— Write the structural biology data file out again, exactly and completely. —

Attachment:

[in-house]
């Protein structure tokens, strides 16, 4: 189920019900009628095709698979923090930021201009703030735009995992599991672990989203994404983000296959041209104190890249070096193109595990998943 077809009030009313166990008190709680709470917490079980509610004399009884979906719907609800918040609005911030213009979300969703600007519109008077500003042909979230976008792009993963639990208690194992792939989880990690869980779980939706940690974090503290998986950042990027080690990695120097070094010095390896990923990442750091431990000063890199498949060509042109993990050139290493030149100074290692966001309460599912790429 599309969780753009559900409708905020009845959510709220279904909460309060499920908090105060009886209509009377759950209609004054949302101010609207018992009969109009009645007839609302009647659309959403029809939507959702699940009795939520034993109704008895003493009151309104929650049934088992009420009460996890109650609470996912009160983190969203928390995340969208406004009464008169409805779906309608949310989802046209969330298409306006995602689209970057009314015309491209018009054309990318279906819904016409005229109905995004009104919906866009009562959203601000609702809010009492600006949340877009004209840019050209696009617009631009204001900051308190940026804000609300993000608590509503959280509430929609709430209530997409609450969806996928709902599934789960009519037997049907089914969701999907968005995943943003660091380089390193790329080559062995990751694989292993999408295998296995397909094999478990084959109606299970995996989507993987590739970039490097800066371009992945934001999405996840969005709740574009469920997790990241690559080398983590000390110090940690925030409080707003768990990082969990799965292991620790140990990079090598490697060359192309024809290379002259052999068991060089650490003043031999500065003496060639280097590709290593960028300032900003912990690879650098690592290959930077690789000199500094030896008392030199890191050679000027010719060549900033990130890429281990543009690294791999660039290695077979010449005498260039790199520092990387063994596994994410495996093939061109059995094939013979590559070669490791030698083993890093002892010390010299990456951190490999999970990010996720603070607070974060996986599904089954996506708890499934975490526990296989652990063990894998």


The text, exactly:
[in-house]
């Protein structure tokens, strides 16, 4: 189920019900009628095709698979923090930021201009703030735009995992599991672990989203994404983000296959041209104190890249070096193109595990998943 077809009030009313166990008190709680709470917490079980509610004399009884979906719907609800918040609005911030213009979300969703600007519109008077500003042909979230976008792009993963639990208690194992792939989880990690869980779980939706940690974090503290998986950042990027080690990695120097070094010095390896990923990442750091431990000063890199498949060509042109993990050139290493030149100074290692966001309460599912790429 599309969780753009559900409708905020009845959510709220279904909460309060499920908090105060009886209509009377759950209609004054949302101010609207018992009969109009009645007839609302009647659309959403029809939507959702699940009795939520034993109704008895003493009151309104929650049934088992009420009460996890109650609470996912009160983190969203928390995340969208406004009464008169409805779906309608949310989802046209969330298409306006995602689209970057009314015309491209018009054309990318279906819904016409005229109905995004009104919906866009009562959203601000609702809010009492600006949340877009004209840019050209696009617009631009204001900051308190940026804000609300993000608590509503959280509430929609709430209530997409609450969806996928709902599934789960009519037997049907089914969701999907968005995943943003660091380089390193790329080559062995990751694989292993999408295998296995397909094999478990084959109606299970995996989507993987590739970039490097800066371009992945934001999405996840969005709740574009469920997790990241690559080398983590000390110090940690925030409080707003768990990082969990799965292991620790140990990079090598490697060359192309024809290379002259052999068991060089650490003043031999500065003496060639280097590709290593960028300032900003912990690879650098690592290959930077690789000199500094030896008392030199890191050679000027010719060549900033990130890429281990543009690294791999660039290695077979010449005498260039790199520092990387063994596994994410495996093939061109059995094939013979590559070669490791030698083993890093002892010390010299990456951190490999999970990010996720603070607070974060996986599904089954996506708890499934975490526990296989652990063990894998």